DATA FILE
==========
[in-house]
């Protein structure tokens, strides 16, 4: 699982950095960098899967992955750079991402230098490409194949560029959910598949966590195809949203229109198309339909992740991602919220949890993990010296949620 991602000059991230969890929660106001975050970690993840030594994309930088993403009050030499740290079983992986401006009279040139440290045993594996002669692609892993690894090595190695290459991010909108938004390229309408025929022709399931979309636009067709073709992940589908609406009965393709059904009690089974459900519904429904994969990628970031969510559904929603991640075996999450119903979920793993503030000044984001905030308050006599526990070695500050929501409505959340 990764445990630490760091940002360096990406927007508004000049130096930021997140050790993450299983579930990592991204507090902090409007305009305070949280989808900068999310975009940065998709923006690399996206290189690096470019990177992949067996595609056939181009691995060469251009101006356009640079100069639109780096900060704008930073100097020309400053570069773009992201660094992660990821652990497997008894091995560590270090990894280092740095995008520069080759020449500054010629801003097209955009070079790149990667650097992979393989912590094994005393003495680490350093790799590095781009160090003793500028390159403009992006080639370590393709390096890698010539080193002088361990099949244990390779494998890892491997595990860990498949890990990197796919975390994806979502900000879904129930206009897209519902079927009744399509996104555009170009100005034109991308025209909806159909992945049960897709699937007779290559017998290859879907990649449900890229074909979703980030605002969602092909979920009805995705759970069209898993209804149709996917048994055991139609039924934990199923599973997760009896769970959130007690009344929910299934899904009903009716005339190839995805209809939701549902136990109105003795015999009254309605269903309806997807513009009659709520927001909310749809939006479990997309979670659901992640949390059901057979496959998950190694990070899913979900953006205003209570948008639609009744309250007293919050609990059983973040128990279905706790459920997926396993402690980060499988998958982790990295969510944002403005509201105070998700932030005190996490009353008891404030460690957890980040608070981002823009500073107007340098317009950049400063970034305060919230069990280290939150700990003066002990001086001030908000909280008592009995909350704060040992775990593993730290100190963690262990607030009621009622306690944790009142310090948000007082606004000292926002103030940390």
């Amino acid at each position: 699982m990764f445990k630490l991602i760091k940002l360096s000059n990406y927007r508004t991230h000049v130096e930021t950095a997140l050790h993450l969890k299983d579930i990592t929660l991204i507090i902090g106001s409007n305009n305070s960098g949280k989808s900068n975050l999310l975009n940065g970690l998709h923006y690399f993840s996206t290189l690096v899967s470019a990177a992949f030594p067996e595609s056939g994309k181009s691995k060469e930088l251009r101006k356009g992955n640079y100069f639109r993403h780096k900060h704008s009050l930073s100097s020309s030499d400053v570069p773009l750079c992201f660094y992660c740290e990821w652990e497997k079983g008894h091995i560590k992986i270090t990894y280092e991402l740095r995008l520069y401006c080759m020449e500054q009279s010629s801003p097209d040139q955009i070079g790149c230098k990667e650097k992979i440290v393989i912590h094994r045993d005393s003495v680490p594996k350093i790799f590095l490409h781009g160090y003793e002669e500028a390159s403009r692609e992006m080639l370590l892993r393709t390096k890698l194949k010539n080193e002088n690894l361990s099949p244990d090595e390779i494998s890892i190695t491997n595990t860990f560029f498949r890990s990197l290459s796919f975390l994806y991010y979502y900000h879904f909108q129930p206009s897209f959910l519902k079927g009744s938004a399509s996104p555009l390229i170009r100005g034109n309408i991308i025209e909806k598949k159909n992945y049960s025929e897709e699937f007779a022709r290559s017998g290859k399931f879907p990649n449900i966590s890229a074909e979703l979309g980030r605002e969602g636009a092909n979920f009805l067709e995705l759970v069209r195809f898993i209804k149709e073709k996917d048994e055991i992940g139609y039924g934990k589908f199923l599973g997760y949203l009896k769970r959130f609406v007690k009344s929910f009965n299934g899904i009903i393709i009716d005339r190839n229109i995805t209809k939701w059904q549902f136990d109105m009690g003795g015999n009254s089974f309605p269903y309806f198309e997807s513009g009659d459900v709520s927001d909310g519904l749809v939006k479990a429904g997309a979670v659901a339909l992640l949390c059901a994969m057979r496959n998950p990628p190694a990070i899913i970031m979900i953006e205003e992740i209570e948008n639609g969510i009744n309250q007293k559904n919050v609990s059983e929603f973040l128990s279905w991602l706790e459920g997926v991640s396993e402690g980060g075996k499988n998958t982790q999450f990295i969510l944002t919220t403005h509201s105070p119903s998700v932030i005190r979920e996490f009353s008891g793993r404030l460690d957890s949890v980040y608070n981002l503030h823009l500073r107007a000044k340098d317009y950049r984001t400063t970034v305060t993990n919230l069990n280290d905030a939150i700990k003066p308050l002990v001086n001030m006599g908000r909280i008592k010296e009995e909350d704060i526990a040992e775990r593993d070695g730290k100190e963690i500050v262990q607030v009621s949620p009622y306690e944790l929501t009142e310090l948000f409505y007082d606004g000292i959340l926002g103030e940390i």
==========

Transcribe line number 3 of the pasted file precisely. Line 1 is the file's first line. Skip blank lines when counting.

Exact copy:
């Amino acid at each position: 699982m990764f445990k630490l991602i760091k940002l360096s000059n990406y927007r508004t991230h000049v130096e930021t950095a997140l050790h993450l969890k299983d579930i990592t929660l991204i507090i902090g106001s409007n305009n305070s960098g949280k989808s900068n975050l999310l975009n940065g970690l998709h923006y690399f993840s996206t290189l690096v899967s470019a990177a992949f030594p067996e595609s056939g994309k181009s691995k060469e930088l251009r101006k356009g992955n640079y100069f639109r993403h780096k900060h704008s009050l930073s100097s020309s030499d400053v570069p773009l750079c992201f660094y992660c740290e990821w652990e497997k079983g008894h091995i560590k992986i270090t990894y280092e991402l740095r995008l520069y401006c080759m020449e500054q009279s010629s801003p097209d040139q955009i070079g790149c230098k990667e650097k992979i440290v393989i912590h094994r045993d005393s003495v680490p594996k350093i790799f590095l490409h781009g160090y003793e002669e500028a390159s403009r692609e992006m080639l370590l892993r393709t390096k890698l194949k010539n080193e002088n690894l361990s099949p244990d090595e390779i494998s890892i190695t491997n595990t860990f560029f498949r890990s990197l290459s796919f975390l994806y991010y979502y900000h879904f909108q129930p206009s897209f959910l519902k079927g009744s938004a399509s996104p555009l390229i170009r100005g034109n309408i991308i025209e909806k598949k159909n992945y049960s025929e897709e699937f007779a022709r290559s017998g290859k399931f879907p990649n449900i966590s890229a074909e979703l979309g980030r605002e969602g636009a092909n979920f009805l067709e995705l759970v069209r195809f898993i209804k149709e073709k996917d048994e055991i992940g139609y039924g934990k589908f199923l599973g997760y949203l009896k769970r959130f609406v007690k009344s929910f009965n299934g899904i009903i393709i009716d005339r190839n229109i995805t209809k939701w059904q549902f136990d109105m009690g003795g015999n009254s089974f309605p269903y309806f198309e997807s513009g009659d459900v709520s927001d909310g519904l749809v939006k479990a429904g997309a979670v659901a339909l992640l949390c059901a994969m057979r496959n998950p990628p190694a990070i899913i970031m979900i953006e205003e992740i209570e948008n639609g969510i009744n309250q007293k559904n919050v609990s059983e929603f973040l128990s279905w991602l706790e459920g997926v991640s396993e402690g980060g075996k499988n998958t982790q999450f990295i969510l944002t919220t403005h509201s105070p119903s998700v932030i005190r979920e996490f009353s008891g793993r404030l460690d957890s949890v980040y608070n981002l503030h823009l500073r107007a000044k340098d317009y950049r984001t400063t970034v305060t993990n919230l069990n280290d905030a939150i700990k003066p308050l002990v001086n001030m006599g908000r909280i008592k010296e009995e909350d704060i526990a040992e775990r593993d070695g730290k100190e963690i500050v262990q607030v009621s949620p009622y306690e944790l929501t009142e310090l948000f409505y007082d606004g000292i959340l926002g103030e940390i």